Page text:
Trial finds targeted drug treatment boosts survival for blood cancer patients
Scientists have revealed “exciting” trial results which show using a targeted cancer drug as well as chemotherapy can improve survival rates for some patients with aggressive blood cancer.
The five-year study run by the Cancer Research UK Southampton Clinical Trials Unit found that adding the drug bortezomib meant that certain patients with diffuse large B cell lymphoma (DLBCL) were more likely to remain in remission after treatment and to survive.
Professor Andy Davies, of the University of Southampton, said: “Bortezomib is a drug which interferes with the growth of cancer cells.
“It’s already used in myeloma and mantle cell lymphoma, and we wanted to test if it could also be used to treat people with DLBCL by adding it to their standard treatment.”
He continued: “These are extremely promising results.
“However, bortezomib is not currently licensed or funded for use in patients with DLBCL.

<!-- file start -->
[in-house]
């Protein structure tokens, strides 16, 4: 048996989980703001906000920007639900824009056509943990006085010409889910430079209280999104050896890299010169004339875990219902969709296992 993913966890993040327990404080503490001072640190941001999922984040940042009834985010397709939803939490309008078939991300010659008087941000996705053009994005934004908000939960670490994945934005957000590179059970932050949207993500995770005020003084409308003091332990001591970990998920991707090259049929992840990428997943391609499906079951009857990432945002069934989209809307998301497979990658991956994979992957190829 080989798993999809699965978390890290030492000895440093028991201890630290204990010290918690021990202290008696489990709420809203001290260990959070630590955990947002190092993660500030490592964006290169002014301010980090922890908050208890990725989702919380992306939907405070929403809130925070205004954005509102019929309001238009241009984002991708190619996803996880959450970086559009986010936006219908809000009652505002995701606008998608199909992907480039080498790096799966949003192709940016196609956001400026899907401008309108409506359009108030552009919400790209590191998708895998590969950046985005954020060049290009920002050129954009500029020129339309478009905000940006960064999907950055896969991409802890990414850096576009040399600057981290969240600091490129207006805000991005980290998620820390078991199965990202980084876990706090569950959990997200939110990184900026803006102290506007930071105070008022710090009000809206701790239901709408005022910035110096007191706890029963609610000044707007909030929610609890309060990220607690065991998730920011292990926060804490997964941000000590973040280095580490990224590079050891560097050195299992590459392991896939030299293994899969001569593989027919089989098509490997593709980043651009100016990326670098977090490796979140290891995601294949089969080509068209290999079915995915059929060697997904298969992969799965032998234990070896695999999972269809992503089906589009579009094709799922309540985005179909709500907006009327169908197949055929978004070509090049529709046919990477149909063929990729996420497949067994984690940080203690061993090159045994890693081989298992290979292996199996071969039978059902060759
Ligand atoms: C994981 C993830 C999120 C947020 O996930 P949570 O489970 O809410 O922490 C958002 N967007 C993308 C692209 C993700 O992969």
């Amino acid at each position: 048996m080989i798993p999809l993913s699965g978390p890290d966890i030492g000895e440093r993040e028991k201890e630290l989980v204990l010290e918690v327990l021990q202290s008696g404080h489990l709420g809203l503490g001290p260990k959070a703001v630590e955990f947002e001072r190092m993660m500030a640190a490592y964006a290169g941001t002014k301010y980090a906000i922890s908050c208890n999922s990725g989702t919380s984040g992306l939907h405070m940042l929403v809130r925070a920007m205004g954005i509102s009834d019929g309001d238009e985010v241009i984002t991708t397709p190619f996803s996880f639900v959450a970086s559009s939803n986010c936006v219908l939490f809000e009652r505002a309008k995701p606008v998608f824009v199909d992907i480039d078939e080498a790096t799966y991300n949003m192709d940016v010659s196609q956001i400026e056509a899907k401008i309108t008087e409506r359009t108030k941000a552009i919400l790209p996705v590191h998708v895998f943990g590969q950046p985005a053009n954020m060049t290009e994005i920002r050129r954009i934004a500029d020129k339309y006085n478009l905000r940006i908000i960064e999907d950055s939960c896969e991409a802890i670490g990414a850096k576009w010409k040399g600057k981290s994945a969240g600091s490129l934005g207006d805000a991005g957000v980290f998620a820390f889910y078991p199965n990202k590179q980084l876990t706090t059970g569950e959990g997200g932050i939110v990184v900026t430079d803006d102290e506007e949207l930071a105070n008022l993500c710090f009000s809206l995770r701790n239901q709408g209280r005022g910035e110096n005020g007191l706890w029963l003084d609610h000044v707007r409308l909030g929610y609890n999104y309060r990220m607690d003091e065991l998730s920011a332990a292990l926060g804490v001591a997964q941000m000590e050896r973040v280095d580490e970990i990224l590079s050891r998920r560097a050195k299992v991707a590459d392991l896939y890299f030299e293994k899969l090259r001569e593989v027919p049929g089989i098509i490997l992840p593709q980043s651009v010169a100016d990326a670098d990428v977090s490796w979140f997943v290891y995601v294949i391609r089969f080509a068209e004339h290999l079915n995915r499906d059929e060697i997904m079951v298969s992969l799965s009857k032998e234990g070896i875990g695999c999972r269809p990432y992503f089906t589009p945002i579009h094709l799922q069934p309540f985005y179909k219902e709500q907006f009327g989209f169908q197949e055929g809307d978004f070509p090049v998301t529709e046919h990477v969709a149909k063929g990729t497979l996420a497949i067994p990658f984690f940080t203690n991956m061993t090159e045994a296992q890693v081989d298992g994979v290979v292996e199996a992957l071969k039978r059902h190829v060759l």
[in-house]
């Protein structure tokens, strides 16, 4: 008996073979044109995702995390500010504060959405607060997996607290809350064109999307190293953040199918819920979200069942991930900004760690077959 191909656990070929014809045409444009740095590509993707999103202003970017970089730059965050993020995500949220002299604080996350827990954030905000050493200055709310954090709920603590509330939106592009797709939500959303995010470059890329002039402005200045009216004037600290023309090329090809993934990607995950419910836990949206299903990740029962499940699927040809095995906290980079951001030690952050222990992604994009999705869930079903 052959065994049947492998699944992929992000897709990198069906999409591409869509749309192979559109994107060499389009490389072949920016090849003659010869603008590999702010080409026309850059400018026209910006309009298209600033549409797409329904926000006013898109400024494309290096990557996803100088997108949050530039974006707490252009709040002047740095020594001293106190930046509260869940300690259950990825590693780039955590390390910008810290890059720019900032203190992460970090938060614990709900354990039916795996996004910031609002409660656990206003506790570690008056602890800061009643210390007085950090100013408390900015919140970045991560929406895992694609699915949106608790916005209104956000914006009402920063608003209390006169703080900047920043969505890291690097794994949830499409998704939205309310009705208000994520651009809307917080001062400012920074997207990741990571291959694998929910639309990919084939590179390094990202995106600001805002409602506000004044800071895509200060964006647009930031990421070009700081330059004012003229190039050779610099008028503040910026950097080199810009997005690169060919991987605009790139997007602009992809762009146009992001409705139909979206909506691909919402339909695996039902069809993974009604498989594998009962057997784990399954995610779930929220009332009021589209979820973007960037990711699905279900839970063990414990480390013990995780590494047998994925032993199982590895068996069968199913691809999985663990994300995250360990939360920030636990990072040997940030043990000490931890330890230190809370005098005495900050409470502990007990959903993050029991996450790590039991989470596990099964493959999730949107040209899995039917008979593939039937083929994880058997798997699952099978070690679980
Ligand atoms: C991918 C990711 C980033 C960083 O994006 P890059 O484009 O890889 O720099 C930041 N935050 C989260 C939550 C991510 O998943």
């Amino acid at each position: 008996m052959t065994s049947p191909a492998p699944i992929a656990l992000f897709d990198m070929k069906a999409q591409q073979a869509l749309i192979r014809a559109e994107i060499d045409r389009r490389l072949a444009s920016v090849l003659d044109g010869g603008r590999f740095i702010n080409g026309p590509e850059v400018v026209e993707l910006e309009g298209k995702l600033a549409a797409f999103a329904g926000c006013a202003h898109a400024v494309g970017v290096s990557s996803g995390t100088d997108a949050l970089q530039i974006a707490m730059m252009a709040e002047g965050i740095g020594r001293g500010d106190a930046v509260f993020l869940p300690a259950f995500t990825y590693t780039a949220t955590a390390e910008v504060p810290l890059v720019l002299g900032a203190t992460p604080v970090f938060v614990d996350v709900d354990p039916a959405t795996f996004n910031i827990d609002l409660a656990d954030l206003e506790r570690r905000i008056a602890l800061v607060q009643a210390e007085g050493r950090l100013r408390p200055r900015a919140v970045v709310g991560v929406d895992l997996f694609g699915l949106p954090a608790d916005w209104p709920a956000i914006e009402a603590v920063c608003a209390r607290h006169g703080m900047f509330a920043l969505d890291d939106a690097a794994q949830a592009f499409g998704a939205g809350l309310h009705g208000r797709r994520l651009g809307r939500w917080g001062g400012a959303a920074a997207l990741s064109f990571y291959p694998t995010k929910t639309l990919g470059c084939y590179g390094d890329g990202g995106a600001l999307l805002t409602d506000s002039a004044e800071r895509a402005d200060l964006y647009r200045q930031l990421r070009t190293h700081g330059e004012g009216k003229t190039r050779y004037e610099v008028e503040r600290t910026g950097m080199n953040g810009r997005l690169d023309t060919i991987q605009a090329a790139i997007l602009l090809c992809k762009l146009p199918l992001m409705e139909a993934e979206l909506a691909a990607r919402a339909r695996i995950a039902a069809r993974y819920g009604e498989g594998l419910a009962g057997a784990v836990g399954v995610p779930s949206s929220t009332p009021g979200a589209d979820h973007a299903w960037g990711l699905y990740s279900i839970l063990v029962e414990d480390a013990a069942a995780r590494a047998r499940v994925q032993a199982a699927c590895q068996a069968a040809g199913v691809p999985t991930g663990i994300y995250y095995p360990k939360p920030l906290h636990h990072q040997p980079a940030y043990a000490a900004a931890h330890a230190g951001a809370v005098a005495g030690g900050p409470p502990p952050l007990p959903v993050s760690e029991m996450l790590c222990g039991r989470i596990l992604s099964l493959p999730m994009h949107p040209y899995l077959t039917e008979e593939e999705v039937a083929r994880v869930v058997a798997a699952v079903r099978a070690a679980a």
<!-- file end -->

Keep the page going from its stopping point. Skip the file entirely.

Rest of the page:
“The type of molecular profiling that we carried out in the trial to establish these patient subgroups is not routinely carried out on the NHS.
“But we hope the results from the REMoDL-B trial could lead to the use of more molecular testing in future and new treatment options for these patient groups.”
More than 1,000 patients across the UK and Switzerland were recruited for the trial run in collaboration with the Swiss SAKK lymphoma group and presented at the American Society of Hematology annual conference in America on Monday.
Participant Richard Stephens, who was diagnosed with lymphoma in 1998, said: “This study is another step forwards in precision medicine for patients like me, finding the right diagnosis and the right treatment for each one of us.”
Louise Stanton, principal statistician at the Southampton Clinical Trials Unit, said: “For patients with subtypes called molecular high-grade (MHG) lymphoma and activated B cell (ABC) lymphoma, we saw a reduced risk of the cancer progressing or coming back with the addition of bortezomib.
“Excitingly, we also saw an improvement in the number of patients surviving, and their duration of survival in the ABC subgroup compared to those not given bortezomib.”